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Eamonn Walsh | 15:45 UK time, Monday, 21 February 2011

Will the death of Ireland's boom-time economy spell big trouble for the UK?

Fergal Keane returns home to find out why Ireland went from being one of the richest countries in the world to the brink of bankruptcy.

Bailing%20out%20Ireland has put Britain on the hook for billions, but will it be enough to save one of our most important business partners?

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Comments

  • Comment number 1.

    I saw no mention of personal responsibility.
    Yes the banks were offering 110% mortgages but people were taking them. People were signing the contracts, selling houses at exaggerated amounts due to the boom, buying houses overseas (as shown in the programme) and not saving atall.
    The politicians and the bankers and developers are at fault, but so are a huge number of people who dived right in. Noone forced them to take out mortgages, as every investment says the value can down down as well as up.
    It was NOT just the elite. MANY people have guilt on their hands.

  • Comment number 2.

    Light touch regulation of our banking system and access to cheap funding on the wholesale markets fuelled the boom in the Irish housing Market.

  • Comment number 3.

    Unfortunately we in Ireland have lived in a Utopia with European money being given to us for too many years,we now have to go from being the Celtic Tiger to returning to be the Celtic Lion and hopefully the pride of lions (europe) will still come to our aid.If not maybe we will need to help the Uk decide if proportional representation is the way to go,look where it got us !!!!!!!!!

  • Comment number 4.

    Just as there was a lot of profits being shared by many, there is also a lot of blame which should be shared by many. It's as if everybody "dropped the ball" at the same time. The banks no longer acted as the responsible lenders but instead actually made their own markets by lending to developers on an agreed basis that the property being developed would be sold/leased for outrageous amounts, the borrowers were welcomed with open arms no matter their income, and lenders added to home mortgages with additional loans for new furniture and new cars and all they cared about was taking in those up-front fees which their bonuses became based on. Then there were the experienced developers who really didn't see beyond the next week. And how about the inexperienced ones who wanted in on the high profits - they knew they had no knowledge. Let's not forget the buyers who couldn't see beyond the dream of living in a mini-mansion with 4 or 5 en-suite bedrooms, 4-car garage, ponies in the stable and of course the requisite holiday apartment in Portugal, along with the quick shopping trips to London, Paris or even NY.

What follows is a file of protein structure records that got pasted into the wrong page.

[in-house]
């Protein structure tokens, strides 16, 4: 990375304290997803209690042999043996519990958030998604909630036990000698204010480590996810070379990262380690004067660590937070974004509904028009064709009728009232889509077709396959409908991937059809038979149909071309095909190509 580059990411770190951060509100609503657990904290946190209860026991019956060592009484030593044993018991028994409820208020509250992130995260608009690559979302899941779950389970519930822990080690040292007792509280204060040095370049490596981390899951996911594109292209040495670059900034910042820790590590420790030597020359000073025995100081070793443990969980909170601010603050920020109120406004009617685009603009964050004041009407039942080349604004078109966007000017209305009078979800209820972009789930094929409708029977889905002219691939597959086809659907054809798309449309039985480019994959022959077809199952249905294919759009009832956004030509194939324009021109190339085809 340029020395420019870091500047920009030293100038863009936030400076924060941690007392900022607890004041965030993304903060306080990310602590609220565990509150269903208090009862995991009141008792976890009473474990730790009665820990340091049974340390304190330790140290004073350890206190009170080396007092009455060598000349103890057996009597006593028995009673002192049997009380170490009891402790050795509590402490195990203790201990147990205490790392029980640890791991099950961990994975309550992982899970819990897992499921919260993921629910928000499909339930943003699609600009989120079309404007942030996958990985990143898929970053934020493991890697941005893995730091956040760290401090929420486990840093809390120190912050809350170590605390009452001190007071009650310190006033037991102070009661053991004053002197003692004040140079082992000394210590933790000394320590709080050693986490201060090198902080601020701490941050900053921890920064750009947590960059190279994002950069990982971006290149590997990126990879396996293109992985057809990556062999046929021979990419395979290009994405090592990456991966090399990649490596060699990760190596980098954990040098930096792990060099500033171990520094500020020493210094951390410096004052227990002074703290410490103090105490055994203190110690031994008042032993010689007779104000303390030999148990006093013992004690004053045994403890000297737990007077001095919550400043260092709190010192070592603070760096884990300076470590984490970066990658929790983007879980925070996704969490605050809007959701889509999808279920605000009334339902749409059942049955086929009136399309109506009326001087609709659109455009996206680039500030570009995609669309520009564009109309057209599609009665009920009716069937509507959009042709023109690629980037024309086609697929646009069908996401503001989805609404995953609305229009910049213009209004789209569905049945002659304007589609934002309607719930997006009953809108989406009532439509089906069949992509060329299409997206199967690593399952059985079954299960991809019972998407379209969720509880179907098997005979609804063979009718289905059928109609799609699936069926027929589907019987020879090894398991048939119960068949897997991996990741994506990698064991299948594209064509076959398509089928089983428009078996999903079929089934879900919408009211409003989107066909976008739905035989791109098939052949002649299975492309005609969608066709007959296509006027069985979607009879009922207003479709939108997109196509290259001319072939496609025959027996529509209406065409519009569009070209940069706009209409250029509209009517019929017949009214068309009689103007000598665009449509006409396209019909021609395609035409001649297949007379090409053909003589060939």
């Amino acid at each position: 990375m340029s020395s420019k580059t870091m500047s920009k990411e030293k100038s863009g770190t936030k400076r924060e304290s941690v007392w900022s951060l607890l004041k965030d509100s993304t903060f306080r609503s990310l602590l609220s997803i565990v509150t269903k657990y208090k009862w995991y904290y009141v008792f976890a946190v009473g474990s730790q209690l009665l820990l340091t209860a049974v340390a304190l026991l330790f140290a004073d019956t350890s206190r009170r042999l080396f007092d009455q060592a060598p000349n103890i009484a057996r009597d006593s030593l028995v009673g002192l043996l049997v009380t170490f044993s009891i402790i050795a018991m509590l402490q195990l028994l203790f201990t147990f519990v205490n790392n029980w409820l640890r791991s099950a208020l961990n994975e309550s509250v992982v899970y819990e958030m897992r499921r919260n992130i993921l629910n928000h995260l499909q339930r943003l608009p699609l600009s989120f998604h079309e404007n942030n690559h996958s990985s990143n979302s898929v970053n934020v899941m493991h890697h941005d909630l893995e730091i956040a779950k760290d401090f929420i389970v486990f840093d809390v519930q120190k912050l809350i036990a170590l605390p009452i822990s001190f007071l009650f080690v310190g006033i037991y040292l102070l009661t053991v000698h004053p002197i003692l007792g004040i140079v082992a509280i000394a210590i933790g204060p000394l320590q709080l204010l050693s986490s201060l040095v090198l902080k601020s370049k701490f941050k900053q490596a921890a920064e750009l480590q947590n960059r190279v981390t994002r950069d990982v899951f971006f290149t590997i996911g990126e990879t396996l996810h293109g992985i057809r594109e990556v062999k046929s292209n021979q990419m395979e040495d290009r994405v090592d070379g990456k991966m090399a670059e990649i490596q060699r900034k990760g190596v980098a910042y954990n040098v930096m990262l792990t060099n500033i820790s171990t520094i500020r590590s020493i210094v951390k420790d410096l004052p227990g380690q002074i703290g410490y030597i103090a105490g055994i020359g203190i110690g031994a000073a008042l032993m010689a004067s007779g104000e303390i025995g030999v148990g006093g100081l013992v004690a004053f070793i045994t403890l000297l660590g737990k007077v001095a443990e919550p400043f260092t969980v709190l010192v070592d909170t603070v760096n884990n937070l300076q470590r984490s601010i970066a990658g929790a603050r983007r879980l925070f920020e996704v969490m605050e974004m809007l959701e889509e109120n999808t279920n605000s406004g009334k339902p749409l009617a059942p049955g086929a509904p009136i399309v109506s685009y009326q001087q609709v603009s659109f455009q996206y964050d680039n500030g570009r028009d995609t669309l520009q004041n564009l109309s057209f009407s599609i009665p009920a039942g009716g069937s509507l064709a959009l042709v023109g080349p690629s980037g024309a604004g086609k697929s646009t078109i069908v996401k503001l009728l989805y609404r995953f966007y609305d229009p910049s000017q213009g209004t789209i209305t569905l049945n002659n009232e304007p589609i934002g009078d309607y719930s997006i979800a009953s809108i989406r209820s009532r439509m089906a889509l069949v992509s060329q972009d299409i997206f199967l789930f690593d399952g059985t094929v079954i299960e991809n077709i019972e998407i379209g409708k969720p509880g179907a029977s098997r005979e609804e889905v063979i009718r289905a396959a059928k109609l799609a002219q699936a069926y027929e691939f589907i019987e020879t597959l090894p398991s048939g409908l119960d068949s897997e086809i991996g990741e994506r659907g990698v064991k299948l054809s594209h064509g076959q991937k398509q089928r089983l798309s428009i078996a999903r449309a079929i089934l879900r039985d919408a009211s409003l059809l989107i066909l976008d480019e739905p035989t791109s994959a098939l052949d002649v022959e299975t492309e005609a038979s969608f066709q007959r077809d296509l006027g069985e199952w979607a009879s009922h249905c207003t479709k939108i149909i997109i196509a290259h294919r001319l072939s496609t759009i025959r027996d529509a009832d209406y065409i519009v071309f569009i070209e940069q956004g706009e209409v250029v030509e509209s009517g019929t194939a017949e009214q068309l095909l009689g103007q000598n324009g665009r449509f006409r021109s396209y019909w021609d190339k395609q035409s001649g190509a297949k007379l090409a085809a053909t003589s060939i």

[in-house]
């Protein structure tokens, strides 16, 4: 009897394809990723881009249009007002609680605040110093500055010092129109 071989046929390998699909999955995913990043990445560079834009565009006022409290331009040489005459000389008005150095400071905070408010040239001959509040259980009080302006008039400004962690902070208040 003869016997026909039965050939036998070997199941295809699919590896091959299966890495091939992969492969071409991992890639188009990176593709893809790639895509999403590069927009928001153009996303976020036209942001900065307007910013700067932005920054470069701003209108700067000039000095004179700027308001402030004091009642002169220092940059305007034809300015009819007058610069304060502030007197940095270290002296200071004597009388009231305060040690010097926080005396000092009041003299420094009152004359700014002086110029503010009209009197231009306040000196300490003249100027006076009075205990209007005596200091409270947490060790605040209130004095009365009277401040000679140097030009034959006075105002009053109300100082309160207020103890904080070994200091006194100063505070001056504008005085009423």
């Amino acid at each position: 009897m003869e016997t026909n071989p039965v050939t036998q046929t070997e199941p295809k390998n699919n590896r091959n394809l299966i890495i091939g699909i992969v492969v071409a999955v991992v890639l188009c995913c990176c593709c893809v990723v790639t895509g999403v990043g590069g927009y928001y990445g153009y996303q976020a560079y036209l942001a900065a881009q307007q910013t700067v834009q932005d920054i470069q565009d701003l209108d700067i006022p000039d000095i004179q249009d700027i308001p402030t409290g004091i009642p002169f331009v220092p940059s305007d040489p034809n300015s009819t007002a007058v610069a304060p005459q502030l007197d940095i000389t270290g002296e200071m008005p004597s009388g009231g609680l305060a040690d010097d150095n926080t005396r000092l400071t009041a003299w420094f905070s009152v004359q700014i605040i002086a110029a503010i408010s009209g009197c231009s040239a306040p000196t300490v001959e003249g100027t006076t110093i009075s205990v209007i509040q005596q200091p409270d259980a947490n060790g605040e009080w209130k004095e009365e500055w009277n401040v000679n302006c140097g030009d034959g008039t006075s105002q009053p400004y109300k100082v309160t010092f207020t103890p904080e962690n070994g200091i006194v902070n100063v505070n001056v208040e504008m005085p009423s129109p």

There's an entire generation in Ireland who are absolutely and totally bewildered by this down-turn, it's beyond their experience, and they don't know how to handle it. They don't know what to do in a country that doesn't have a surfeit of available highly-paid jobs. They've never heard of anyone who didn't get a needed mortgage or loan to develop land. Nobody has ever told them "no" before. Hols at 17 in Majorca? 'Sure, here's my card, now don't over-do it, see you in two weeks sweetheart, have a lovely time'. Now they all have to grow up and there's really nobody willing to show them how to.

    Lots of blame, but still no personal responsibility.

  • Comment number 5.

    I found the Panorama report to be poorly constructed. Brian Gowen was Minister for Finance and responsible for the light-touch financial regulation, then Taoiseach when the blank-cheque bank guarantee was introduced, yet unbelievably his role was not mentioned. He led, and is still leading, Ireland into a catastrophic economic crisis, but your documentary didn't feel he was worthy of a mention. Lazy journalism. Would Panorama do a documentary about the Iraq war without mentioning Tony Blair?

  • Comment number 6.

    Very predictable, no real insights here from Fergal Keane and very lazy journalism. Where indeed was Bertie Ahern in this story??

    The lack of anyone taking personal responsibility is breath taking - imagine a generation forced to emigrate because they cannot get jobs in the construction/ property development sectors when they were promised everything....it goes without saying the political and business elite have a lot to answer for, I heard no-one complaining in the boom years and everyone just expected it to last forever.

    Not sure this Panorama documentary really adds anything to the debate, apart from stating some of the obvious.


 

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